Like Fred Astaire gently yet firmly leading Ginger Rogers across a ballroom, director Ernst Lubitsch led audiences of the '30s and '40s through a series of movie comedies that have perhaps never been equaled. Trouble in Paradise, Ninotchka, The Shop Around the Corner, To Be or Not to Be--so palpably his own was Lubitsch's directing style that it came to be known as "the Lubitsch touch." Few have agreed on what exactly constituted the Lubitsch touch. Was it the movies' air of Continental frivolity? Or was it Lubitsch's ironic take on the movies' air of Continental frivolity--the single dark cloud that hung over his sunny cityscapes? Whatever it was, you could feel it in almost every move the director made, with the actors or with the camera. As he once told an interviewer, "The camera should comment, insinuate, make an epigram or a bon mot as well as tell a story." Perhaps someday we will speak of "the Ephron touch," but I doubt it. First with Sleepless in Seattle and now with You've Got Mail, Nora Ephron has tried to revive the spirit of movies she clearly loves. But when all is said and done, it's Ephron's movies, not the movies she's reviving, that belong on a respirator. The Ephron touch is less a squeeze on the shoulder than a shove on the back. Sleepless in Seattle worked, to the extent it did, because Tom Hanks refused to be shoved around, turning in an admirably low-key performance. With You've Got Mail, Ephron tries not to shove, but she still winds up falling all over us--a director with two left feet. Lubitsch's Shop Around the Corner set in cyberspace, You've Got Mail stars Hanks and Meg Ryan as two people who fall madly in love through the detached intimacy of e-mail. But is their love real, or is it, you know, virtually real? It's difficult to say, since we don't feel either version very strongly. Ephron, who co-wrote the script with her sister Delia, makes Hanks the owner of a Borders-like bookstore chain, Ryan the owner of a Pooh Corner-like bookstore that's about to be wiped off the map by Hanks' foray into Manhattan's Upper West Side. On-line, they're friends, perhaps more than friends. Off-line, they're enemies. And never the twain shall meet, right? Wrong. Following Shop Around the Corner's storyline, Hanks' Joe first discovers who Ryan is and then discovers that he loves her anyway. That Ryan's Kate eventually does the same points out one of the flaws of Ephron's '90s update: Kate has to lose her livelihood in order to find love. As in Sleepless in Seattle, Ryan turns a nothing role into a little bit of something by mugging, this time with explicit references to twirling and twinkling.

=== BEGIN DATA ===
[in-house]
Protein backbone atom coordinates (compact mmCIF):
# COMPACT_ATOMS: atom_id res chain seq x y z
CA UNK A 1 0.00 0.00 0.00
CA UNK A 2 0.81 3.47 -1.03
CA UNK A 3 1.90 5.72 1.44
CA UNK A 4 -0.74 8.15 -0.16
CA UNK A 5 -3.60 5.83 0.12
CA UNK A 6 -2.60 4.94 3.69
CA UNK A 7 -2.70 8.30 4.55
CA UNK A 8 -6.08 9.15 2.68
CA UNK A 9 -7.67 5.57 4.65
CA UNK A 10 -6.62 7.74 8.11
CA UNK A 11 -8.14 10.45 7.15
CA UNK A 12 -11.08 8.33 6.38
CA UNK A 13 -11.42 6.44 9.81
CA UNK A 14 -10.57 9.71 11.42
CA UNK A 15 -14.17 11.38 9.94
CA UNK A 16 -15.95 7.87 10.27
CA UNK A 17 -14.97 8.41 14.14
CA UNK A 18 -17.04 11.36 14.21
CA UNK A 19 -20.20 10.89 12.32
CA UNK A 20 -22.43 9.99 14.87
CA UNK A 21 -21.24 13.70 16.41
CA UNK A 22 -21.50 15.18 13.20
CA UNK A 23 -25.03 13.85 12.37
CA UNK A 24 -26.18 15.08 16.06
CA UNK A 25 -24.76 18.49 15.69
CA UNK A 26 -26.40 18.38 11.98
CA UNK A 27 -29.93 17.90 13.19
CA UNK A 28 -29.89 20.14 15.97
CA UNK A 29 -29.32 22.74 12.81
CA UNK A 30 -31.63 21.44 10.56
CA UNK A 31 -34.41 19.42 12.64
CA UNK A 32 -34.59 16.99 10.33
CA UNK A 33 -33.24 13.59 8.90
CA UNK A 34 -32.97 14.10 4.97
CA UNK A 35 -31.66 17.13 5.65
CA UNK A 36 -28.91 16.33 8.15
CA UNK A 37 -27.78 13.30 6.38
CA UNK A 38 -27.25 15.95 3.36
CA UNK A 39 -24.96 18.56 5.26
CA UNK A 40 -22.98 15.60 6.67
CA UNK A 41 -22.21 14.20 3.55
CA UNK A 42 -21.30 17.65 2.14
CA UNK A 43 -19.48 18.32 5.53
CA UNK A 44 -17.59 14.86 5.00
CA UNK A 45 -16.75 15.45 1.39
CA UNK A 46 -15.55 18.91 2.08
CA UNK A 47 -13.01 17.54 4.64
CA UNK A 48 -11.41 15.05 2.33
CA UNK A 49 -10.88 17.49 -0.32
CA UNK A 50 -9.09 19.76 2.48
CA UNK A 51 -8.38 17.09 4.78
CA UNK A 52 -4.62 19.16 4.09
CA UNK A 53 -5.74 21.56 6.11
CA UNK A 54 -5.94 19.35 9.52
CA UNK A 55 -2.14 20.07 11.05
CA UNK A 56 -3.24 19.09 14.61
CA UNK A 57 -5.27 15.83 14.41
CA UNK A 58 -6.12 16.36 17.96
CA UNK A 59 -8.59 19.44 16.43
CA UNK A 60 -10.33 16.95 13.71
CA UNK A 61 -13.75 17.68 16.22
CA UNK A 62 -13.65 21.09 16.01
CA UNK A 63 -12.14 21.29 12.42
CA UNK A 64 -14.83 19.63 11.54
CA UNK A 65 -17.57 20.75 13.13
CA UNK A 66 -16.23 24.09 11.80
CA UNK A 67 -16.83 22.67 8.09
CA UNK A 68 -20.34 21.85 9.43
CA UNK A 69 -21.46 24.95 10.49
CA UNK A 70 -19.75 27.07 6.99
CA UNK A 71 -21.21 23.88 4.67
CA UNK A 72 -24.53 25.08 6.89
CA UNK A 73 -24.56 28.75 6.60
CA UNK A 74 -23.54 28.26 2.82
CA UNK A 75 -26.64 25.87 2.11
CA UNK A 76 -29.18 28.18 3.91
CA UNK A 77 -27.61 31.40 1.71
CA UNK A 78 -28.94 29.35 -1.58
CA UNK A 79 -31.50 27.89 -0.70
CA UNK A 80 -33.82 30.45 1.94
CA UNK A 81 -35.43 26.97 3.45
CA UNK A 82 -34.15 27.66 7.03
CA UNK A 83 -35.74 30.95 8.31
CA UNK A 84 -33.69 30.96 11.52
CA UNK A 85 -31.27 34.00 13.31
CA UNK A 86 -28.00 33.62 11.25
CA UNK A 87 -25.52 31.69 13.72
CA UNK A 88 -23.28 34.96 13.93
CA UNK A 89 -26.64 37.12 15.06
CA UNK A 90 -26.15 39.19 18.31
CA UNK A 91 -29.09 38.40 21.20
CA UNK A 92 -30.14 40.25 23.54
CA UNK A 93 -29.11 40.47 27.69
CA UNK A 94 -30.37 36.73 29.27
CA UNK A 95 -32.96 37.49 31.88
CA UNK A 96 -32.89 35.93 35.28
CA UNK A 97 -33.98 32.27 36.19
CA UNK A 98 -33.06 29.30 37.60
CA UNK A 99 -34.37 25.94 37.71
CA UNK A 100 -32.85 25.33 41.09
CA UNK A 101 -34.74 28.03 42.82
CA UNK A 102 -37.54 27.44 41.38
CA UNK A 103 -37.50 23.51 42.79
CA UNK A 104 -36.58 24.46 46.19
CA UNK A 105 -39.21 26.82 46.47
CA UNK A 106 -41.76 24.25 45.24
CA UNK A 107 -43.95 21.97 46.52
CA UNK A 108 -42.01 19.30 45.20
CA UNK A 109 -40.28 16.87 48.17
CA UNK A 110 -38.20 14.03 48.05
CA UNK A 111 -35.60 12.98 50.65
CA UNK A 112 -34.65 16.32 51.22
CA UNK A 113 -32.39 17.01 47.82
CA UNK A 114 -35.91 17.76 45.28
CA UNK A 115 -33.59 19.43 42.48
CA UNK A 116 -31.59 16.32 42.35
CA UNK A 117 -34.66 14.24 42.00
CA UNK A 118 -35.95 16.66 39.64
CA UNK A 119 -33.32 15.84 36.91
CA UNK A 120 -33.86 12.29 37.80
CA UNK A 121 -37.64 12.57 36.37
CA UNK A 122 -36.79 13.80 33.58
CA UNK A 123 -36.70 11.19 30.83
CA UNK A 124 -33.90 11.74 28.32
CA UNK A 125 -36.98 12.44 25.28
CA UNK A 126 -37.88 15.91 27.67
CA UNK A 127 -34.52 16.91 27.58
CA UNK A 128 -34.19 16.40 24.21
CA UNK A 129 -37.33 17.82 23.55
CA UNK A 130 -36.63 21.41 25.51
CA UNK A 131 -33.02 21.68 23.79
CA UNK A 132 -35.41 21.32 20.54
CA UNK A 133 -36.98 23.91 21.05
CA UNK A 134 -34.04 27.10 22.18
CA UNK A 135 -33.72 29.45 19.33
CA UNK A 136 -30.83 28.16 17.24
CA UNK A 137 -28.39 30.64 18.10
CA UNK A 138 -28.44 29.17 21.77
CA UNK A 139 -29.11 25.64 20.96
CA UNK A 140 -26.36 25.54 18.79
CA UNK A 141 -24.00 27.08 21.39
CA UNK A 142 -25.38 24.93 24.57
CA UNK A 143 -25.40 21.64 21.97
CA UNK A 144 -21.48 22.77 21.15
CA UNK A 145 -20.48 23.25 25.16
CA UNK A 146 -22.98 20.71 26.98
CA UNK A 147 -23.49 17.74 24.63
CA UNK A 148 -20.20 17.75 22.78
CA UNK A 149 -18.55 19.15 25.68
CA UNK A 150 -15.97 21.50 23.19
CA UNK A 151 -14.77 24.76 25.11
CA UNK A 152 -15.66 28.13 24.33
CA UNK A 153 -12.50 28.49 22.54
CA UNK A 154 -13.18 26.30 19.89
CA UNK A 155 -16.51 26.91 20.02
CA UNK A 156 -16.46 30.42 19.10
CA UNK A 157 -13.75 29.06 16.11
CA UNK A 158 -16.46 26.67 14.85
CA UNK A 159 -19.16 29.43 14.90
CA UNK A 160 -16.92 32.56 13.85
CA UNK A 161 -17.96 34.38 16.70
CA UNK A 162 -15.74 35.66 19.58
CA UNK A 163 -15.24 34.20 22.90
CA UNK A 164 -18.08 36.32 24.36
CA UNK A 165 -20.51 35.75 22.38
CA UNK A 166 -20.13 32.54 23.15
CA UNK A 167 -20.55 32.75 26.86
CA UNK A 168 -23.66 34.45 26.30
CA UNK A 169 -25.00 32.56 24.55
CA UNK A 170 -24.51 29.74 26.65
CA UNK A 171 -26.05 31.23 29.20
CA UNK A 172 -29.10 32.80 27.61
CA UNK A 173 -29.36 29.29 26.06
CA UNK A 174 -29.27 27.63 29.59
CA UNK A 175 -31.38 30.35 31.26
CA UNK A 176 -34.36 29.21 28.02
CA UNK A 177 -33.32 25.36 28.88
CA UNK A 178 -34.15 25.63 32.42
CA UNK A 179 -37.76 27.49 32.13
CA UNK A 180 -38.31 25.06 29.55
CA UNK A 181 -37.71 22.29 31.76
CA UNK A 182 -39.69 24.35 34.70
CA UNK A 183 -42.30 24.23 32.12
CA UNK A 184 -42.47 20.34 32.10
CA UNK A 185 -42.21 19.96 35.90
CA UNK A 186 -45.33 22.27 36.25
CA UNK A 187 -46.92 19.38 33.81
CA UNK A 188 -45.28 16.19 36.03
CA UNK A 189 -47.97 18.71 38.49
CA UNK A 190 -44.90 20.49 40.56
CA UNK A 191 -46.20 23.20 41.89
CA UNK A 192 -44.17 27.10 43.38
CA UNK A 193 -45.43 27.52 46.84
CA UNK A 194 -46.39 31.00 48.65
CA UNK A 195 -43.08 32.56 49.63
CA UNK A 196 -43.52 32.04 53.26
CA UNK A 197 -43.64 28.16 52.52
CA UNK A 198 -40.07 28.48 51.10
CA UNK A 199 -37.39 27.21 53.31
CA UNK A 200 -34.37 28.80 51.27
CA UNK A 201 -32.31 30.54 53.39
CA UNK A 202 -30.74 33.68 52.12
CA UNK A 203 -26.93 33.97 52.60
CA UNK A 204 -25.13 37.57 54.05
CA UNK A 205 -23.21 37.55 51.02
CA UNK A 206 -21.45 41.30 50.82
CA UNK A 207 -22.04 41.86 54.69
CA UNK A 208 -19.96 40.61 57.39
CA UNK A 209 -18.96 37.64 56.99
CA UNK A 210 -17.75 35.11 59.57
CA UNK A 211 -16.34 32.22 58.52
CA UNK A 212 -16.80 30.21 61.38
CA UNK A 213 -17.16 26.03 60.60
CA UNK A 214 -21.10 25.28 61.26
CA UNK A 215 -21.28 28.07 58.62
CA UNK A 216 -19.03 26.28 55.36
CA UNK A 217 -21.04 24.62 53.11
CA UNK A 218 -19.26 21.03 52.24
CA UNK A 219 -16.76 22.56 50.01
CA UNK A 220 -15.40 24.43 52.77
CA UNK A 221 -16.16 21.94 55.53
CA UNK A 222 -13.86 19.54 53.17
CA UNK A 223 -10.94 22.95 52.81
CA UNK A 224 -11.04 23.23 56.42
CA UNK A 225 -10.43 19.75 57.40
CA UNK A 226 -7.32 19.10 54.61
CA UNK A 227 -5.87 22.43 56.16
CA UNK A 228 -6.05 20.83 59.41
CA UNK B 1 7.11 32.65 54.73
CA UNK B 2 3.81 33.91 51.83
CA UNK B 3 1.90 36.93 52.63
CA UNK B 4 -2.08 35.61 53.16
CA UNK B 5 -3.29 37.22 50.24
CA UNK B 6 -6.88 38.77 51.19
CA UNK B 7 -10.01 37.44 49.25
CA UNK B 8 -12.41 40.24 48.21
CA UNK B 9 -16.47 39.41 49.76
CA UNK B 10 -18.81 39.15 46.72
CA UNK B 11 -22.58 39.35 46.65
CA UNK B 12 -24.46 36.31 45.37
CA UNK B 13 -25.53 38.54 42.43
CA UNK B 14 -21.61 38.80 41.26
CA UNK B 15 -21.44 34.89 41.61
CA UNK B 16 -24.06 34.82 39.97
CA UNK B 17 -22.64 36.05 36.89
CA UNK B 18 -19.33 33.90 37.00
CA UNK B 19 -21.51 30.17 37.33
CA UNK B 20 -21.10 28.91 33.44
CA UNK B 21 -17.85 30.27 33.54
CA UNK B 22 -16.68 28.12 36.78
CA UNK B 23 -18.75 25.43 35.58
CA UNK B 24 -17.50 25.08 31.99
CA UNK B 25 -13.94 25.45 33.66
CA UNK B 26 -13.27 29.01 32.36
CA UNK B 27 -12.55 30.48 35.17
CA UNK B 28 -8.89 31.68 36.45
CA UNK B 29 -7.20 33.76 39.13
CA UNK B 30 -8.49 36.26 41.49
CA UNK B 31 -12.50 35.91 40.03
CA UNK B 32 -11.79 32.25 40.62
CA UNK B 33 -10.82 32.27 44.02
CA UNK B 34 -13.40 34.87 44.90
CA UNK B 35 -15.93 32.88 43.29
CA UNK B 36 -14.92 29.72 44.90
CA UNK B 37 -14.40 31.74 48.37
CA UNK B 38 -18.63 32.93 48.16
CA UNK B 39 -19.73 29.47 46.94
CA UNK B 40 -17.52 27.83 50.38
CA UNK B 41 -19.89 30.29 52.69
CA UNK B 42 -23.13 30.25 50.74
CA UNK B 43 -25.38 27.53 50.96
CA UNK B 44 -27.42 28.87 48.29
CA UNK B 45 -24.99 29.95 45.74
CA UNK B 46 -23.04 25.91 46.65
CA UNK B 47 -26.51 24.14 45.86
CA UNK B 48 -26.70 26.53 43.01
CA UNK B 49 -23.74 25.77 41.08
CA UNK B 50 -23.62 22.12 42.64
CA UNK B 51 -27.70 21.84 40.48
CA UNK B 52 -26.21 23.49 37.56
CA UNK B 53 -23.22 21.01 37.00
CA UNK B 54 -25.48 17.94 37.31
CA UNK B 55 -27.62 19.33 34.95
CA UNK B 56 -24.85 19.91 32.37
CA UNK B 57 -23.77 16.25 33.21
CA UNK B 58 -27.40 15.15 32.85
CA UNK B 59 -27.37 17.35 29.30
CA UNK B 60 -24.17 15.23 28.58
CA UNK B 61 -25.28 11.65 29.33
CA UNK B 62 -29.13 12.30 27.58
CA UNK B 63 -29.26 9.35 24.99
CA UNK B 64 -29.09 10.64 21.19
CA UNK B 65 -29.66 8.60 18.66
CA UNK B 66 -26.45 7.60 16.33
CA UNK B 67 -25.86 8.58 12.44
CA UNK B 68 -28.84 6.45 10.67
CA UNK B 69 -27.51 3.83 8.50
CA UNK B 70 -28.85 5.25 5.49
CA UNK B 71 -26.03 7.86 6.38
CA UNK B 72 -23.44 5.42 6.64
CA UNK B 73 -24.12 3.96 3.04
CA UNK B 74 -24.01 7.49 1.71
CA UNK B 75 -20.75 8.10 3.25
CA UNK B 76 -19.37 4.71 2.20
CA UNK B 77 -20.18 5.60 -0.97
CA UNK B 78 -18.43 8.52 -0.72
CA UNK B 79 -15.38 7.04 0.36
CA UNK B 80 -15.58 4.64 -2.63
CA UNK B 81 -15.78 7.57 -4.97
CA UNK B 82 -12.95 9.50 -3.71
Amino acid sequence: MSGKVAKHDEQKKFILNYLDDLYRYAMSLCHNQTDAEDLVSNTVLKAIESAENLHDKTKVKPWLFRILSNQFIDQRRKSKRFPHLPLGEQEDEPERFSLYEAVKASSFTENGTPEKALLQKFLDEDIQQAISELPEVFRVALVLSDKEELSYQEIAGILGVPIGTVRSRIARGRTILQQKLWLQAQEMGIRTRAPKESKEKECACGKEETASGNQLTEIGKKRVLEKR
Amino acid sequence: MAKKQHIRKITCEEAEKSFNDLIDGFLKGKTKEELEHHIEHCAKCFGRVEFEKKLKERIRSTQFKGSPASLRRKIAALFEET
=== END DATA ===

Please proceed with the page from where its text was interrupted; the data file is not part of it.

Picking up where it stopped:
His eyes a little puffy with age, Hanks gives the movie some much-needed gravity, but not enough to keep it from floating away, like an untethered balloon at a Macy's Thanksgiving Day Parade. Speaking of which, Manhattan gets the Woody Allen treatment in You've Got Mail. Even Starbucks, which Ephron satirizes so lovingly as to constitute a product endorsement, comes across like the contemporary equivalent of a little café in Budapest. That it was set in Budapest was the only ridiculous thing about The Shop Around the Corner; otherwise, Lubitsch took a rather clear-eyed look at lovers and other strangers. Next to him, Ephron seems genuinely cross-eyed in her approach to modern romance. And where Lubitsch used the camera to comment, insinuate, make an epigram or a bon mot, Ephron uses the music soundtrack to punctuate her ideas, the punctuation an endless series of exclamation points.